A recently announced New Jersey Appellate Division case highlights some limitations to proceeding with “foreclosure defense” tactics. In Wells Fargo Bank N.A. v. Lopez, No. A-2399-11T4. the Superior Court of New Jersey, Appellate Division, in an opinion decided March 28, 2013, found that despite the fact that the Plaintiff Bank may have failed to meet requirements of the NJ Fair Foreclosure Act, the homeowners were unable to vacate a default judgment in this mortgage foreclosure action. The Court found that even if the plaintiff lacked standing to file its complaint because it failed to obtain an assignment of the mortgage and did not hold the note and mortgage when it filed its complaint, the defendants failed to deny responsibility for their debt, contributed to substantial delay by filing numerous bankruptcy petitions, waited to file their motion to vacate until their unsuccessful short sale attempt, and provided no reason for the over four-year delay between the entry of default judgment and their motion to vacate.
While the specific facts of this case may be unique, the case highlights a common concern. Unrepresented homeowners who wish to save their home undertake various “foreclosure defense” tactics without consideration of how it will impact on their ability to find a reasonable and realistic solution. Sometimes supported by alleged non-attorney “foreclosure experts”, homeowners undertake a course of action that has little to no chance of offering them an opportunity.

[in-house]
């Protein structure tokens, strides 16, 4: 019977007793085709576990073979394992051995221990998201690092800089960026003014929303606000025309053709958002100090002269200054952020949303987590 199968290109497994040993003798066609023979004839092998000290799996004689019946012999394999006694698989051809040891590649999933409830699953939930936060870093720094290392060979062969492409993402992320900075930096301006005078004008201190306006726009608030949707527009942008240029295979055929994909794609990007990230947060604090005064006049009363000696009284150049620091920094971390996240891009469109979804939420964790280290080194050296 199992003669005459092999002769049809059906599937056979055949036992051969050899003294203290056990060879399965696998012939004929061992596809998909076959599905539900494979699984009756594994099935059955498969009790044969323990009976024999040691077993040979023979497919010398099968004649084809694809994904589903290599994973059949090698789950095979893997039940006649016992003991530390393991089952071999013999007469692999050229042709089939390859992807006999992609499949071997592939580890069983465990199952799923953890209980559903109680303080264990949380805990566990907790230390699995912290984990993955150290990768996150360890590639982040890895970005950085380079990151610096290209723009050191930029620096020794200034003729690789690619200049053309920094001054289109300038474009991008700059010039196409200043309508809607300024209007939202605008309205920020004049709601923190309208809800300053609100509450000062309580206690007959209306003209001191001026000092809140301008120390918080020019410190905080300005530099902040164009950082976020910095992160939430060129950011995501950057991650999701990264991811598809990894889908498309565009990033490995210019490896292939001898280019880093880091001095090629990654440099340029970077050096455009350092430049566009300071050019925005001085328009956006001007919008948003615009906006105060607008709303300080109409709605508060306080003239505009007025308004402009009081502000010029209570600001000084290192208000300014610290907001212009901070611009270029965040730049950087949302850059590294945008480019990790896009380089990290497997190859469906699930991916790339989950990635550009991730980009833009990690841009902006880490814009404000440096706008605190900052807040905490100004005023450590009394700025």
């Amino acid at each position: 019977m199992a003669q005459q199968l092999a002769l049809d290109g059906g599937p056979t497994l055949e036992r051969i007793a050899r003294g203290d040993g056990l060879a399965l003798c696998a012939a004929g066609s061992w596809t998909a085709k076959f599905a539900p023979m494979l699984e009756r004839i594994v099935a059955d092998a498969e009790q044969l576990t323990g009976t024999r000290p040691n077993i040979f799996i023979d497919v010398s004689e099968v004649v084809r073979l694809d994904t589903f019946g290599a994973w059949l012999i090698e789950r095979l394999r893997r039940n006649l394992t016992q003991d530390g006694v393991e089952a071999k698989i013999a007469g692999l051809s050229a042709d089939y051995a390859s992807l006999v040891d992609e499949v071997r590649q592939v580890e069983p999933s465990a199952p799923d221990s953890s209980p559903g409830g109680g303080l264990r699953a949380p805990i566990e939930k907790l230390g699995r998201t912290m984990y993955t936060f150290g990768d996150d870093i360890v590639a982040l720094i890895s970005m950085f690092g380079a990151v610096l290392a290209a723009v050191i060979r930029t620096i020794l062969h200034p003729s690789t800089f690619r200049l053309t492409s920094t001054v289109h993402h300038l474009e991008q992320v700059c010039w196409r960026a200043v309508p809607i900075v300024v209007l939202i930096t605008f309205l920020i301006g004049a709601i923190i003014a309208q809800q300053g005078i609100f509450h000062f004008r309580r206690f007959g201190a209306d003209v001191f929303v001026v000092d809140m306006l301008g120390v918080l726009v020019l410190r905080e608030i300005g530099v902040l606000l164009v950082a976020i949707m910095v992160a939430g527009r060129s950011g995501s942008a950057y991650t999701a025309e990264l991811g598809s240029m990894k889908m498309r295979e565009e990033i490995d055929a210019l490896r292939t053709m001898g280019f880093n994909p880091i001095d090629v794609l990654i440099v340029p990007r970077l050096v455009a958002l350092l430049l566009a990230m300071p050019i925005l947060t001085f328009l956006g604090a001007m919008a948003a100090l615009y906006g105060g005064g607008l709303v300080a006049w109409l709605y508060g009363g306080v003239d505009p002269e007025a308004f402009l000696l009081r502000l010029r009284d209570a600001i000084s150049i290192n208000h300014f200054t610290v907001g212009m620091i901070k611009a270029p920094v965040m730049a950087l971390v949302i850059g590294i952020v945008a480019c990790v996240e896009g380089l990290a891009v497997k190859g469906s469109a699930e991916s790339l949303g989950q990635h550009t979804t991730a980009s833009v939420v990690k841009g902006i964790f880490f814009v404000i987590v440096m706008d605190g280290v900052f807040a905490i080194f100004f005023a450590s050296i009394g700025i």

Generally, homeowners are much better served immediately consulting with a professional who can provide reasonable guidance on how best to proceed. Attorneys who are experienced in such matters often can suggest realistic courses of action rather than temporary delays which ultimately find you no favor with the Courts or the lender and servicer with whom you may wish to reach an agreement.
The information set forth above is not legal advice which can be provided to you only after a full review and evaluation by an attorney of your particular circumstances and the remedies which may be available.